Kai Arzheimer

About

I am professor of Political Science at the University of Mainz.

My main research interests are all in the field of political behaviour, broadly defined, and the methods required for its study. Much of my work is focused on the Far/Extreme/Radical Right vote in Europe. More recently, I found religion (not really).

Contact

Recent & Forthcoming Publications

  • Arzheimer, Kai. “Im Osten nichts Neues? Die elektorale Unterstützung von AfD und Linkspartei in den alten und neuen Bundesländern bei der Bundestagswahl 2021.” Wahlen und Wähler – Analysen zur Bundestagwahl 2021. Eds. Schoen, Harald and Bernhard Weßels. Wiesbaden: Springer, 2024. 139-178. doi:10.1007/978-3-658-42694-1_6
    [BibTeX] [Download PDF] [HTML]
    @InCollection{arzheimer-2023c,
    author = {Arzheimer, Kai},
    title = {Im Osten nichts Neues? Die elektorale Unterstützung von AfD und
    Linkspartei in den alten und neuen Bundesländern bei der
    Bundestagswahl 2021},
    booktitle = {Wahlen und Wähler - Analysen zur Bundestagwahl 2021},
    publisher = {Springer},
    year = 2024,
    editor = {Schoen, Harald and Weßels, Bernhard},
    address = {Wiesbaden},
    url = {https://www.kai-arzheimer.com/bundestagswahl-2021-ostdeutschland-linkspartei-afd.pdf},
    html = {https://www.kai-arzheimer.com/bundestagswahl-2021-ostdeutschland-linkspartei-afd/},
    dateadded = {14-11-2022},
    doi = {10.1007/978-3-658-42694-1_6},
    pages = {139-178}
    }
  • Arzheimer, Kai. “The Links between Basic Human Values and Political Secularism. Evidence from Germany.” European Journal of Political Research 63.1 (2024): 370-382. doi:10.1111/1475-6765.12585
    [BibTeX] [Abstract] [HTML] [DATA]
    Scholarly interest in political secularism is currently growing. Political secularism is not the absence of religious belief, membership, or practice, but the conviction that politics and religion should be kept separate, and that religious arguments should have no standing in political debates. Little is known about the roots of this attitude, particularly outside the US. This is unfortunate, because politically secular attitudes strongly affect citizens’ views on so-called morality policies (e.g. the regulation of abortion, assisted suicide, or experiments with stem-cells) which are often highly controversial. In this research note, I focus on the link between political secularism and basic human values. From Schwartz’s own work and from the extant literatures on religion, secularism, and basic human values, I derive two hypotheses: self-direction should be linked to higher levels and tradition should be linked to lower levels of political secularism. Multivariate analysis of current survey data from Germany, a prototypical “religious-world country”, supports both hypotheses. Crucially, the relationships hold when controlling for three main facets of religion, for region (east vs west), and for socio-demographics. The results show that, net of their well-documented association with religion, basic human values contribute to our understanding of political secularism. More generally, the findings demonstrate once more the impact of basic human values on all areas of political life.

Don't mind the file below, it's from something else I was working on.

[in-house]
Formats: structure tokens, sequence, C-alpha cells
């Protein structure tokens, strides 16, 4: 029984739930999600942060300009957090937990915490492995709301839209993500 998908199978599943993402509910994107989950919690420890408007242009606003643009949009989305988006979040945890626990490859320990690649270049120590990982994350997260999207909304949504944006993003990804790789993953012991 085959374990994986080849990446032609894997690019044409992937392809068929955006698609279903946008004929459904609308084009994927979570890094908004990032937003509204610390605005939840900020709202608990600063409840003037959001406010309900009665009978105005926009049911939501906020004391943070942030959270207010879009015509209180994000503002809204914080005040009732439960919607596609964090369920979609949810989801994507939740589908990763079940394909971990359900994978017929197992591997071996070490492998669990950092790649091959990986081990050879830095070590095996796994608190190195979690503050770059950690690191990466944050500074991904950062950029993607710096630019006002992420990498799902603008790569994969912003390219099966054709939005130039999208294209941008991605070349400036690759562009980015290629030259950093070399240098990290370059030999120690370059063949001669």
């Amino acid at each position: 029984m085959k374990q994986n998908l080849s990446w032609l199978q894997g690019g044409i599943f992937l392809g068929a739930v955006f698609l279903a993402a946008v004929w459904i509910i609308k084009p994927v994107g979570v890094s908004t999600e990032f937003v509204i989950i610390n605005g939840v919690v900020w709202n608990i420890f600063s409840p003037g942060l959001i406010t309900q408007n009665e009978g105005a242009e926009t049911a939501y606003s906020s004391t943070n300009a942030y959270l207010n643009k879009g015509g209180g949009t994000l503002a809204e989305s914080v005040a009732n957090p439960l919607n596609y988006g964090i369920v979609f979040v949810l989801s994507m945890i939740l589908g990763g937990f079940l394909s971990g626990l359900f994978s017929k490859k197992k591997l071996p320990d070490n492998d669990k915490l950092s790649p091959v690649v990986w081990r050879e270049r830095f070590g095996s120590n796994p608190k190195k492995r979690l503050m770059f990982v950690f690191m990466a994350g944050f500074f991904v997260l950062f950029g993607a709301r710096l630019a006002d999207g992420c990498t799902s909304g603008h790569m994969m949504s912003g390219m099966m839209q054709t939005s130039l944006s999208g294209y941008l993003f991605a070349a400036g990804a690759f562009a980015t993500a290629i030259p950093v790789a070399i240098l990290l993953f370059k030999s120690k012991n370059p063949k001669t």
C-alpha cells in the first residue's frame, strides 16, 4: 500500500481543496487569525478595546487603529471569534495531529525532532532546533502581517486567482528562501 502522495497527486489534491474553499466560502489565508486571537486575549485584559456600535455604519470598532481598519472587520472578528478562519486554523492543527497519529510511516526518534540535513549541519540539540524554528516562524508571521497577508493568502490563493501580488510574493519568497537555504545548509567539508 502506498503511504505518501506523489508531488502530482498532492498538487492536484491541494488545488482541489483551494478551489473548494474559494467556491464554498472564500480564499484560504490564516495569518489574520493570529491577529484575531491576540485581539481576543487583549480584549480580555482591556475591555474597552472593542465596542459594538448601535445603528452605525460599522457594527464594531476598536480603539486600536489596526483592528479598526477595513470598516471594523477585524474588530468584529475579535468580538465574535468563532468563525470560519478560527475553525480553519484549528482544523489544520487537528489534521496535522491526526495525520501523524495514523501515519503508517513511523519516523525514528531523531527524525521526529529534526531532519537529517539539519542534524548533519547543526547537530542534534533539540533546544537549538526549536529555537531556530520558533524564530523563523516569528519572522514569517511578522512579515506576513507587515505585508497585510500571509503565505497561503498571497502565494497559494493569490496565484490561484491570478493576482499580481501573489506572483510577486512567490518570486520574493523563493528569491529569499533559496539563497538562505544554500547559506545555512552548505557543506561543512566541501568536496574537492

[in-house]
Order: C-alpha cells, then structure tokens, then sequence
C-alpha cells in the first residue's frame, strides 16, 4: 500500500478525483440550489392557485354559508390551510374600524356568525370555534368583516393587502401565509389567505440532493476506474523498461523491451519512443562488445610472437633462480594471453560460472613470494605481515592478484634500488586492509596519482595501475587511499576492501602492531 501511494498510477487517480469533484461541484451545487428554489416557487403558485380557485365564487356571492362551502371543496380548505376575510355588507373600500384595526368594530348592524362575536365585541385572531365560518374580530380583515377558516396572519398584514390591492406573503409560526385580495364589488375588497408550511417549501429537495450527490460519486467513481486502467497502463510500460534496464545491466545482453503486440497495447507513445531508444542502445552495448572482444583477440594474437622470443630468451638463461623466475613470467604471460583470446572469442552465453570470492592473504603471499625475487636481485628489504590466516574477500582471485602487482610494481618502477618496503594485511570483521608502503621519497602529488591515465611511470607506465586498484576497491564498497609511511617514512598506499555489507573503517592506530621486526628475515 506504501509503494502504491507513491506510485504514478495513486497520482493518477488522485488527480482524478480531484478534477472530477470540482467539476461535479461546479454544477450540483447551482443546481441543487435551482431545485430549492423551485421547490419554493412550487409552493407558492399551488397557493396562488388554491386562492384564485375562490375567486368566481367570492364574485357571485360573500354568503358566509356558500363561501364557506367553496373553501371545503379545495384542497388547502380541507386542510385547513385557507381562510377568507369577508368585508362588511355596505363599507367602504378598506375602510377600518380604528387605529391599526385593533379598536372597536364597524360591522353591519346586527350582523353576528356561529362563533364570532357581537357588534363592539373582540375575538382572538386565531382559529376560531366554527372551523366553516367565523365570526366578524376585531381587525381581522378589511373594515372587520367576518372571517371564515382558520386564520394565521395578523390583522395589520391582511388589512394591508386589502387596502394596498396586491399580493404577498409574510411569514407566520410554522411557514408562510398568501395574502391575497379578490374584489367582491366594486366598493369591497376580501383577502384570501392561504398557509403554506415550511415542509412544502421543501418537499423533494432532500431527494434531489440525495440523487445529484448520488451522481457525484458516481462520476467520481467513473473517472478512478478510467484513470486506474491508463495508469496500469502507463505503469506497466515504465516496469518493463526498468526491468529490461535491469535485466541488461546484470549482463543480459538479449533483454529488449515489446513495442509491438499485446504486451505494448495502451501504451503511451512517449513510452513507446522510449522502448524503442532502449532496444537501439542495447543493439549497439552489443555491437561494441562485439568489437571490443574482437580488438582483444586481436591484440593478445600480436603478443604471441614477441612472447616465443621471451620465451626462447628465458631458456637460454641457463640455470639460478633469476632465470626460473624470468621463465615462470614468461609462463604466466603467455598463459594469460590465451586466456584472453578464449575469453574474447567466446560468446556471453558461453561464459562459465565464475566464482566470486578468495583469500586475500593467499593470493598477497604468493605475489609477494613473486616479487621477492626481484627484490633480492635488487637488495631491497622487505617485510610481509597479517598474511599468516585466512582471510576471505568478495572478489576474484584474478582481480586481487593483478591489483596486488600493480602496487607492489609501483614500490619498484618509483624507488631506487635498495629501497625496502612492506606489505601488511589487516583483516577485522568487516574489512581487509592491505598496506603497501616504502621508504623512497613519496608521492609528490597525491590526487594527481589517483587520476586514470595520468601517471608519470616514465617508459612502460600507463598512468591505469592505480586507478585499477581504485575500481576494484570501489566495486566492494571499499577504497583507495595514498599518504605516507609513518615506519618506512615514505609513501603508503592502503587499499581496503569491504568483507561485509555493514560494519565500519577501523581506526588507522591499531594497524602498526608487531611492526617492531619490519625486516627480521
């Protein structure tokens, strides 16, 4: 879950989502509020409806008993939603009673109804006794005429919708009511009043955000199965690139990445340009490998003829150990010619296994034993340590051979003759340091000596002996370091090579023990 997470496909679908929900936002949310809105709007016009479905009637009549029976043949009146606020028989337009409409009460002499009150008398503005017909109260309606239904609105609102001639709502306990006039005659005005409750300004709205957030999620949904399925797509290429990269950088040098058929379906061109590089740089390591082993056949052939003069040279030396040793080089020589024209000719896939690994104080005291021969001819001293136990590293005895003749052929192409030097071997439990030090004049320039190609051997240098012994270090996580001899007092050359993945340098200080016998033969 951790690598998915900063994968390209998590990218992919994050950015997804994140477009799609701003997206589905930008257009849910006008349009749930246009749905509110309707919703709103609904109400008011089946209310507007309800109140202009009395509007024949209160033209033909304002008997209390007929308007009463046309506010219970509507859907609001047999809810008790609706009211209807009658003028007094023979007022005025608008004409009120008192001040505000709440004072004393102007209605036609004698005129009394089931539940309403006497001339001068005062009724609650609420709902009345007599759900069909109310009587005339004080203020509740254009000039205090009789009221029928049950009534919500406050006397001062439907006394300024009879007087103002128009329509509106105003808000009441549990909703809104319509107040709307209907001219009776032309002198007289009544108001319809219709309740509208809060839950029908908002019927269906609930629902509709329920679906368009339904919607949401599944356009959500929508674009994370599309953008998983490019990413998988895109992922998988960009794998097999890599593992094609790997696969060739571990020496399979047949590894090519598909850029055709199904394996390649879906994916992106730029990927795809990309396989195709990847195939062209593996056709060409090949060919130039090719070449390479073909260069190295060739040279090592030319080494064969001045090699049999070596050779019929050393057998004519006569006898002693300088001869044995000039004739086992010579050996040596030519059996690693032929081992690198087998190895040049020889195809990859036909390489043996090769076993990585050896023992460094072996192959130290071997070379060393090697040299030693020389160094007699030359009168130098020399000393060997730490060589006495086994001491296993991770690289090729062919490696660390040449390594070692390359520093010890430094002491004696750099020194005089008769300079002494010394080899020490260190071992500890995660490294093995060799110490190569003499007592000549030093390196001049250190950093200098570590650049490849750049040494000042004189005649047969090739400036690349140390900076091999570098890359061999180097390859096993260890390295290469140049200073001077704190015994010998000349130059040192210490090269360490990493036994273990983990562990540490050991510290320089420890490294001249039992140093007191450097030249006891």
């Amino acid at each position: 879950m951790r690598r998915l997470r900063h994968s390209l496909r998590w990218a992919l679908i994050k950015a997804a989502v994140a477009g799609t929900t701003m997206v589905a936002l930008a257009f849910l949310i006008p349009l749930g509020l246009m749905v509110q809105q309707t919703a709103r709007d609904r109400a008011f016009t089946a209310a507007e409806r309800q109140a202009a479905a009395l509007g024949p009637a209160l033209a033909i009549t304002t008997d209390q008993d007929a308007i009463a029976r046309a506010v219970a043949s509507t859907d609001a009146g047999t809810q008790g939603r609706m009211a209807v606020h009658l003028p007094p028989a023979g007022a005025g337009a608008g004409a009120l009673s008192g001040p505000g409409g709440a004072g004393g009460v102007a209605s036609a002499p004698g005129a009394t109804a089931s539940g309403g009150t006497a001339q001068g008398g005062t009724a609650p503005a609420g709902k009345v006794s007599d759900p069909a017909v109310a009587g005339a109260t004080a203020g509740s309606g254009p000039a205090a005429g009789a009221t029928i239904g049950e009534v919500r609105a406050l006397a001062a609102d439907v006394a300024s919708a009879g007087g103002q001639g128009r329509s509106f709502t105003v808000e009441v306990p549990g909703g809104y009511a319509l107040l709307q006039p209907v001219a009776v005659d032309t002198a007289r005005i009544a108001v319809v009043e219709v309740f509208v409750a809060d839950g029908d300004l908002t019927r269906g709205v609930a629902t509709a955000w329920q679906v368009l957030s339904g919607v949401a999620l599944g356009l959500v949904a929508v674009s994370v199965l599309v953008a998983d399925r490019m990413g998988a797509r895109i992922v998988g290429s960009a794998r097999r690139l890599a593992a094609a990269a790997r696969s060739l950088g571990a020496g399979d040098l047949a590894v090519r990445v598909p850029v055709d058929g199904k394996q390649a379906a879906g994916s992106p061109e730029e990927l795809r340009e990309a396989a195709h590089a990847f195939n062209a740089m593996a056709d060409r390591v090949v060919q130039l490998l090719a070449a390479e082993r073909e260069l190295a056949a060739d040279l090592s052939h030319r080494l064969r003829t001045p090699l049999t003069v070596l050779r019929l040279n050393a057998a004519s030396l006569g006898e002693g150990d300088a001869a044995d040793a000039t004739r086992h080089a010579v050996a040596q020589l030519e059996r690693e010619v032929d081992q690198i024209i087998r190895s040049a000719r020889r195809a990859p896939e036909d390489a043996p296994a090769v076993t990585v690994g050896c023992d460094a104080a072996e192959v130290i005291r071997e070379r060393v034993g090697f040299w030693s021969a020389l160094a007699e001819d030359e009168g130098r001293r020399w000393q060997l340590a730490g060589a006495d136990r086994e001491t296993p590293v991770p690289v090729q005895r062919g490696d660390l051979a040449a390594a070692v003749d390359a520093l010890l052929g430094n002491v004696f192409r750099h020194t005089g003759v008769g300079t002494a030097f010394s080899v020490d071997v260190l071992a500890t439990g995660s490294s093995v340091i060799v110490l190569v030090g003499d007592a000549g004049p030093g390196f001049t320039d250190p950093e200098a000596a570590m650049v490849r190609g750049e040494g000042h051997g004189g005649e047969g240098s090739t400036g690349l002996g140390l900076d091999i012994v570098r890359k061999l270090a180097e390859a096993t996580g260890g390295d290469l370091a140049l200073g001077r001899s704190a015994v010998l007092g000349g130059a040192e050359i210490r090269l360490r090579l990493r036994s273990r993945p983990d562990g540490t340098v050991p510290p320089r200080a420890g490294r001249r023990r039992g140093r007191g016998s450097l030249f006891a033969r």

@Article{arzheimer-2023d,
    author = {Arzheimer, Kai},
    title = {The Links between Basic Human Values and Political Secularism.
    Evidence from Germany},
    journal = {European Journal of Political Research},
    pages = {370-382},
    year = 2024,
    volume = {63},
    number = {1},
    abstract = {Scholarly interest in political secularism is currently growing.
    Political secularism is not the absence of religious belief,
    membership, or practice, but the conviction that politics and
    religion should be kept separate, and that religious arguments
    should have no standing in political debates. Little is known about
    the roots of this attitude, particularly outside the US. This is
    unfortunate, because politically secular attitudes strongly affect
    citizens' views on so-called morality policies (e.g. the regulation
    of abortion, assisted suicide, or experiments with stem-cells)
    which are often highly controversial. In this research note, I
    focus on the link between political secularism and basic human
    values. From Schwartz's own work and from the extant literatures on
    religion, secularism, and basic human values, I derive two
    hypotheses: self-direction should be linked to higher levels and
    tradition should be linked to lower levels of political secularism.
    Multivariate analysis of current survey data from Germany, a
    prototypical "religious-world country", supports both hypotheses.
    Crucially, the relationships hold when controlling for three main
    facets of religion, for region (east vs west), and for
    socio-demographics. The results show that, net of their
    well-documented association with religion, basic human values
    contribute to our understanding of political secularism. More
    generally, the findings demonstrate once more the impact of basic
    human values on all areas of political life.},
    data = {https://dataverse.harvard.edu/dataset.xhtml?persistentId=doi:10.7910/DVN/Z8VYBK},
    html = {https://ejpr.onlinelibrary.wiley.com/doi/full/10.1111/1475-6765.12585?af=R},
    pdf = {https://ejpr.onlinelibrary.wiley.com/doi/epdf/10.1111/1475-6765.12585},
    doi = {10.1111/1475-6765.12585},
    dateadded = {01-03-2023}
    }
  • Arzheimer, Kai and Theresa Bernemann. “‘Place’ Does Matter for Populist Radical Right Sentiment, but How? Evidence from Germany.” European Political Science Review 16.2 (2024): 167-186. doi:10.1017/S1755773923000279
    [BibTeX] [Abstract] [HTML]